I find it so ironic that just when the political campaigns in this country were being sidetracked by personality issues and tabloid pettiness, our presidential candidates will now be forced by this event to confront an issue that has weight and meaning.

I think it is ironic and tragic that it often takes an explosive event like the one that happened in Los Angeles last Wednesday before we will begin to ask ourselves the hard, disquieting questions of life.

For example, we have yet to hear what any of our presidential candidates will do about our aging infrastructure in this country, or the S. & L. bailout, or the deficit, or the disappearance of the middle class. There seems to be no forum in place where hard, disturbing questions can even be discussed.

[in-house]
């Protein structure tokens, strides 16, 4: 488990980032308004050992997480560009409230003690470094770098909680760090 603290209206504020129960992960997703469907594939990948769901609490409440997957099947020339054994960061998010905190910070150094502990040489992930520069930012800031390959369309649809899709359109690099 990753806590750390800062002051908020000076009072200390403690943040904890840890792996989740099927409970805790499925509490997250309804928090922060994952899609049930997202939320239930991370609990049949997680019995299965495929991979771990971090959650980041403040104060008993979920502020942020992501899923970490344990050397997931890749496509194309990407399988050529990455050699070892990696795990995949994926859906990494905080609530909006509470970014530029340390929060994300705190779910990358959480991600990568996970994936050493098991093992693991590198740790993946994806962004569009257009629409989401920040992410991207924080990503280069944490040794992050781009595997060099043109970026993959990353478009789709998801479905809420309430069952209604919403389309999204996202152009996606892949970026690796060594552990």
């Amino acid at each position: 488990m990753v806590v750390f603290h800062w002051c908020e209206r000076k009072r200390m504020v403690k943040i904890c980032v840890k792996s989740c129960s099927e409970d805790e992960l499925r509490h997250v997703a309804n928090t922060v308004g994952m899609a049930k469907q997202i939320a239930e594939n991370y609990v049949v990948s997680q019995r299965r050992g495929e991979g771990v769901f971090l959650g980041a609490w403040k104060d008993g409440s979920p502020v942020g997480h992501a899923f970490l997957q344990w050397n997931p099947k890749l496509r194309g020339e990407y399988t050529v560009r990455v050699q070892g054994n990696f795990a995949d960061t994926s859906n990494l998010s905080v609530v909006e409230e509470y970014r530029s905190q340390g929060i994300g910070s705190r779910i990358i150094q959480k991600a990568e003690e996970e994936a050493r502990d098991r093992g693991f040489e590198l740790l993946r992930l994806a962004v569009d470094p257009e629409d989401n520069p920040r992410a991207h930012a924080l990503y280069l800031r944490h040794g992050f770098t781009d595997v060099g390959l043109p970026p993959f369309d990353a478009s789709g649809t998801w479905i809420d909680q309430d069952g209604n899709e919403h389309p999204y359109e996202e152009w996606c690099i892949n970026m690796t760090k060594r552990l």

Now, we read in our text for this morning that Peter was disturbed (and grieved) when Jesus asked him a third time, “Do you love me?” Let me say something this morning about good, hard questions. Questions that disturb our complacency and make us uneasy and angry can do more to correct mistakes and solve issues than those light, airy, easy answers that require not thought nor pain! A good question can make your imagination work! It can challenge your mind! It can cause the playful side of your inquiring nature to dream and create! The good, hard questions will not command a quick answer either. But such questions will send you back to your room for long, thoughtful, dreamy solutions.